Foundations of Paper Piecing Tutorial by The Weekend Quilter Foundation paper templates

Then, turn the paper template around so the non-printed side is facing up. Place the fabric that covers section 1, right side facing up, on top of the non-printed side of the paper template. Essentially, the non-printed side of the paper template is touching the wrong side of the fabric. 

Fabric used to cover section 1 on the paper template should be at least ¼" larger than the first section, all the way around. To ensure the fabric covers the section, hold the paper template and the fabric to a light source.

Pin the fabric to the paper template or hold it firmly to prevent it from shifting. 

Foundations of Paper Piecing Tutorial by The Weekend Quilter

Foundations of Paper Piecing Tutorial by The Weekend Quilter

 

Step 3: Turn the paper template around, printed side facing up. Fold the paper along the line between sections 1 and 2. This fold will help determine the placement and where to align fabric for section 2. 

Foundations of Paper Piecing Tutorial by The Weekend Quilter

Place fabric for section 2 on top of fabric in section 1, right sides together. Holding the paper template and section 2 fabric to a light source, ensure fabric for section 2 extends at least ¼" beyond the fold (refer to the blue line in the example below) and covers section 2 when the paper template is unfolded. In doing so, it ensures fabric used in section 2 covers the designated area when sewn and pressed, and it takes into account the ¼" seam allowance. 

Foundations of Paper Piecing Tutorial by The Weekend Quilter

Pin the fabric used in section 2 to the paper template or hold it firmly to secure its placement. 

 

Step 4: Turn the paper template around so the printed side is facing up, and unfold it (if you haven’t done so already). Sew on the solid line between section 1 and 2. Back stitch the start and end of the seam. This is going to provide additional enforcement when the paper template is removed.

Foundations of Paper Piecing Tutorial by The Weekend Quilter

Note: For the purpose of this tutorial I have used a coloured thread to make stitching more visible. But for your actual project you may want to use a neutral coloured thread to make the stitching less visible.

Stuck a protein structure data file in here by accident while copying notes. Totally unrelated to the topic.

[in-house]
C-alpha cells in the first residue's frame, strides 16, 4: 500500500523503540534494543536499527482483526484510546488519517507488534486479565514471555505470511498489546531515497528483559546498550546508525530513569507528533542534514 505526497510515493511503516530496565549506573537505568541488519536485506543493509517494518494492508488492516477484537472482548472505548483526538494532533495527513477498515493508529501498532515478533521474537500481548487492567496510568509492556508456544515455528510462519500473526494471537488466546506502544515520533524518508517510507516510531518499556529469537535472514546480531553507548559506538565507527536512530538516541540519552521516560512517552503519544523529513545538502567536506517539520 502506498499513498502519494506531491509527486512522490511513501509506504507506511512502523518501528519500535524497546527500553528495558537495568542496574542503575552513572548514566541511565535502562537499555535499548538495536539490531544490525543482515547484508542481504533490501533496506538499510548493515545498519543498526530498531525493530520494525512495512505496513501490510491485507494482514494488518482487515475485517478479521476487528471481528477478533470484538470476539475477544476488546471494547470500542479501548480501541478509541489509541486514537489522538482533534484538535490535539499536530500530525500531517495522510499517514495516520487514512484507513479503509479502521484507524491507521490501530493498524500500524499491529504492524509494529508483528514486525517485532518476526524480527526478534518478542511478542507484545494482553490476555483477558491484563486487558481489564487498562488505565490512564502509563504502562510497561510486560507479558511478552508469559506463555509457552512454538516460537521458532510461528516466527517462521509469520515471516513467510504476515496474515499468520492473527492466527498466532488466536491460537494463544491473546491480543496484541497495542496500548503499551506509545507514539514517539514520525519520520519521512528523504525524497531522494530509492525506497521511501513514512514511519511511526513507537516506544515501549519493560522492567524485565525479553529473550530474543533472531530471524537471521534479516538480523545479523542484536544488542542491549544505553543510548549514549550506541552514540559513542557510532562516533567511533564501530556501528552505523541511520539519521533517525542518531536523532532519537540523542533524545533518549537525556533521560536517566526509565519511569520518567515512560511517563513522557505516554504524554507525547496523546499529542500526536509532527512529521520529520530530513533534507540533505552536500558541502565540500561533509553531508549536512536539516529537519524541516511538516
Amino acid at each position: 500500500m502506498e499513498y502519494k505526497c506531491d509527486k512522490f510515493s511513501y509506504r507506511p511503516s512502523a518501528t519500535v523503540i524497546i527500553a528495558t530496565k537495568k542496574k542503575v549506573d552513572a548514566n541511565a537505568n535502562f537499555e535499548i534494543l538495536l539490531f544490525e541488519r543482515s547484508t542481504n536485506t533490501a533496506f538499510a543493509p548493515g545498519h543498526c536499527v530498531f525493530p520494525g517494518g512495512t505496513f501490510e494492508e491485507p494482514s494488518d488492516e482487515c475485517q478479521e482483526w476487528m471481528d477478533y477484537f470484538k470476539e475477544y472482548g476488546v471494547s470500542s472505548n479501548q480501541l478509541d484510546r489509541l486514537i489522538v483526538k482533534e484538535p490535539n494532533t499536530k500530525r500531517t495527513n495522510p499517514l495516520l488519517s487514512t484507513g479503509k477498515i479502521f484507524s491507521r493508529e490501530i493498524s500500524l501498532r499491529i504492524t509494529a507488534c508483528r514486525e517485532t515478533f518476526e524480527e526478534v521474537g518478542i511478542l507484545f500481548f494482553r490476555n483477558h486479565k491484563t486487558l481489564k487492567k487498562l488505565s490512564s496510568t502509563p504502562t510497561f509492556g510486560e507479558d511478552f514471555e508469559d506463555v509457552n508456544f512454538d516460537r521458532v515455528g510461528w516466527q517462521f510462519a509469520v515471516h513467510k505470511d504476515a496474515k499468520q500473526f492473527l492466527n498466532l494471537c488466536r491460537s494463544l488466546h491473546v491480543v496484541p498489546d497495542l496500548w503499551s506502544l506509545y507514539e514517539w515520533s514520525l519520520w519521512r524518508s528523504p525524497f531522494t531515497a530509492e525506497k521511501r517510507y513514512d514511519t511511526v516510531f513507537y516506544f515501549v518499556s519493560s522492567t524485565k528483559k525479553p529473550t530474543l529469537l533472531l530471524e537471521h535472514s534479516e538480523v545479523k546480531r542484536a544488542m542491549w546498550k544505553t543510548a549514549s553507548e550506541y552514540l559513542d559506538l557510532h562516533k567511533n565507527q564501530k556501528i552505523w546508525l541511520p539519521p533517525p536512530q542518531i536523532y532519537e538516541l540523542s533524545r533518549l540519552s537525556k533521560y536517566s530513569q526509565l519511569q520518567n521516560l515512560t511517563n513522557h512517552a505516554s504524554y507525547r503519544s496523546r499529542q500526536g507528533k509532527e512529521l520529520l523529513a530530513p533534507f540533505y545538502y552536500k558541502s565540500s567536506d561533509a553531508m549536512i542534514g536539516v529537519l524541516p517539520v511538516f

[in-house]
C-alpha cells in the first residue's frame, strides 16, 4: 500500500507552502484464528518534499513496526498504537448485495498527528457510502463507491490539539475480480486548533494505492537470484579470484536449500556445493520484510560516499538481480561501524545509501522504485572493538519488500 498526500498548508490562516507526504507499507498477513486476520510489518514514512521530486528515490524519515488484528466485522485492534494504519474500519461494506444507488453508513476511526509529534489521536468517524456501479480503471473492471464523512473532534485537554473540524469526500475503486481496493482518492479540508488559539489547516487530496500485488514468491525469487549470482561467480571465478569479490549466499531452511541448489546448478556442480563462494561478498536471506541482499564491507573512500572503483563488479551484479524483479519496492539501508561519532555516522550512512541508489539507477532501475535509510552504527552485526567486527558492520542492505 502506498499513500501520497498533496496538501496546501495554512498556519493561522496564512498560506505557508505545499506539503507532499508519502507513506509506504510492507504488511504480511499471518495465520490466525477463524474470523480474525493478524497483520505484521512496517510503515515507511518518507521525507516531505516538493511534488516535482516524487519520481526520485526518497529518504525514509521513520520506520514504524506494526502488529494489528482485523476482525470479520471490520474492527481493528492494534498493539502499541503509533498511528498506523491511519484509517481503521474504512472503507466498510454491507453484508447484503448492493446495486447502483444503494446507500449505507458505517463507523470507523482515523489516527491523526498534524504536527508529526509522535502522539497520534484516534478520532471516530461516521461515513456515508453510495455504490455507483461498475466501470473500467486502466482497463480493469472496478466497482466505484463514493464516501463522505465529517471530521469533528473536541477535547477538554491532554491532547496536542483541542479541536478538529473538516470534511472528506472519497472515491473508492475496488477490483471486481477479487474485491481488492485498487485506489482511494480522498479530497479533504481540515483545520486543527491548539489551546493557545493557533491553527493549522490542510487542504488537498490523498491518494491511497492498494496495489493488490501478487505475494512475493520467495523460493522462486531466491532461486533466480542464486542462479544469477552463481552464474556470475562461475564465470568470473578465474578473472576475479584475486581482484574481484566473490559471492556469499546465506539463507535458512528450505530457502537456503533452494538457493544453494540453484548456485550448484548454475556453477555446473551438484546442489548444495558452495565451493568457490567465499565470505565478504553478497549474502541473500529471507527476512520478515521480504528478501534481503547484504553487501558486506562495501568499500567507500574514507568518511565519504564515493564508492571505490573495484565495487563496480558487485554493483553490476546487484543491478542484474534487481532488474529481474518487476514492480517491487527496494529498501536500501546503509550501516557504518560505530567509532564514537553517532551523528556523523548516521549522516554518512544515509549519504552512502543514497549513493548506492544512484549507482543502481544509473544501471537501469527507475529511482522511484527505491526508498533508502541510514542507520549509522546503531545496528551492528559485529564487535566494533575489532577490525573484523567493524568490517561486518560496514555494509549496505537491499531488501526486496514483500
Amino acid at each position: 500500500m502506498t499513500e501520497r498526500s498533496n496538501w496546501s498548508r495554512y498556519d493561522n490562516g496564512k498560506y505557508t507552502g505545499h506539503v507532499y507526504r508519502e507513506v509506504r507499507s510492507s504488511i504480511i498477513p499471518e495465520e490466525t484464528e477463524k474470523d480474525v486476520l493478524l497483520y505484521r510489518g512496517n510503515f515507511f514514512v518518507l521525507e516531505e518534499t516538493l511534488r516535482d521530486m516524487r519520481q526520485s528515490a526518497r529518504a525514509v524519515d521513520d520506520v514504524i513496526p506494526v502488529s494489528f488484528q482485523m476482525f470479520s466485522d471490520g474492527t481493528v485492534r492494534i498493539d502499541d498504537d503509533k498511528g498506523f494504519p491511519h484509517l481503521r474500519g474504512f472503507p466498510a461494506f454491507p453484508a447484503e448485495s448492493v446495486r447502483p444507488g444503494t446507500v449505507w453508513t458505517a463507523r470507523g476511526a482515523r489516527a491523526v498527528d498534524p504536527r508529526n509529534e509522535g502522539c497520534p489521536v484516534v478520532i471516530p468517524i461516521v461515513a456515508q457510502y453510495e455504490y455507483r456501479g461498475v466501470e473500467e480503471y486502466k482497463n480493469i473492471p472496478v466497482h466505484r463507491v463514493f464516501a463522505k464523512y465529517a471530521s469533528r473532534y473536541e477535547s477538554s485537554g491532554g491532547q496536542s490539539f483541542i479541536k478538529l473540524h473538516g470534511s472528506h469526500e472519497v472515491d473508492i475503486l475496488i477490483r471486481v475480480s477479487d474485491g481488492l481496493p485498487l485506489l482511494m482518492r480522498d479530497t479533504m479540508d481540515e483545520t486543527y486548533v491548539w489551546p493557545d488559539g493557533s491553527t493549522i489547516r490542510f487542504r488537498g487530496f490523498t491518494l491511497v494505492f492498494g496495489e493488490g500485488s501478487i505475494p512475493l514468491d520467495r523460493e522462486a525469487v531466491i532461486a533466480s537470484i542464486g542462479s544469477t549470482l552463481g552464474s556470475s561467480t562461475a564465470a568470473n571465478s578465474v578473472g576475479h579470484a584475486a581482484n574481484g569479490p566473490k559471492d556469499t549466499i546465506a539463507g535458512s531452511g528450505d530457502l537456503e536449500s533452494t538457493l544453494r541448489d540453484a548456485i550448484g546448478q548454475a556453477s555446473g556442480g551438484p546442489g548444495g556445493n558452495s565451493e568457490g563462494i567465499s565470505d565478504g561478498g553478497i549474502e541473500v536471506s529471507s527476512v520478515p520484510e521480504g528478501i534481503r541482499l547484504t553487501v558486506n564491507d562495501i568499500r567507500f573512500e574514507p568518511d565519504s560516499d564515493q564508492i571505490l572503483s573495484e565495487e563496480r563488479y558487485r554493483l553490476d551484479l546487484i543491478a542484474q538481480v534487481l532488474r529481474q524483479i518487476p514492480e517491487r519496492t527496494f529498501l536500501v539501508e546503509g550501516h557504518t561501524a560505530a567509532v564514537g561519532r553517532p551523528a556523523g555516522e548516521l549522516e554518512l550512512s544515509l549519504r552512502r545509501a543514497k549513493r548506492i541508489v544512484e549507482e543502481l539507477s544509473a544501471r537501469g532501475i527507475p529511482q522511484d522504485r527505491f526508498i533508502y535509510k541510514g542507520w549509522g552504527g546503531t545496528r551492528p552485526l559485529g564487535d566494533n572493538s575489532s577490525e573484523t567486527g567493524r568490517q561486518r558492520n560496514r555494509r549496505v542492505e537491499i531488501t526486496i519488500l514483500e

Step 5: Remove the paper template from the sewing machine and place it on the cutting mat with the paper template facing printed side up. Remove pin(s). Fold back the paper template at the seam. Using the fold as a guide, trim ¼" seam allowance. Make sure you do not cut through the paper template when performing this step.  

Foundations of Paper Piecing Tutorial by The Weekend Quilter

Foundations of Paper Piecing Tutorial by The Weekend Quilter

Foundations of Paper Piecing Tutorial by The Weekend Quilter

Foundations of Paper Piecing Tutorial by The Weekend Quilter

Foundations of Paper Piecing Tutorial by The Weekend Quilter

 

Step 6: Unfold the paper template, turn it around so the non-printed side and fabrics are facing up. Fold and press section 2 fabric. Thereby section 2 fabric covers section 2. 

Foundations of Paper Piecing Tutorial by The Weekend Quilter

 

Step 7: Repeat steps 2 to 6 until the paper template is covered with fabric.

 Foundations of Paper Piecing Tutorial by The Weekend Quilter

 

Step 8: With the printed side of the paper template facing up, trim the block or unit down to the dotted line border. 

Foundations of Paper Piecing Tutorial by The Weekend Quilter

Foundations of Paper Piecing Tutorial by The Weekend Quilter

Foundations of Paper Piecing Tutorial by The Weekend Quilter

 

Step 9: If the quilt pattern has more than one template to complete a block, sew the paper templates together, right sides of the fabrics together with a ¼" seam allowance. Press the seams open or to the dark side as you go. 

Foundations of Paper Piecing Tutorial by The Weekend Quilter

Foundations of Paper Piecing Tutorial by The Weekend QuilterFoundations of Paper Piecing Tutorial by The Weekend Quilter

 

Step 10: Now onto the fun part. Without popping any of the seams, carefully remove the paper template from the back of the block or unit. With the help of the shorter stitch length, the paper templates should tear off easily.  

Foundations of Paper Piecing Tutorial by The Weekend Quilter

 

Step 11: Give the block a final press and voila! You’ve just FPP’d! 

Foundations of Paper Piecing Tutorial by The Weekend Quilter

 

Bookmark this blog post or the YouTube video by Angela Walters for future reference. And if you liked my Blooming Scraps quilt pattern, you can download it here from early-May 2022. 

The Weekend Quilter Blooming Scraps Foundation Paper Piecing FPP Quilt Pattern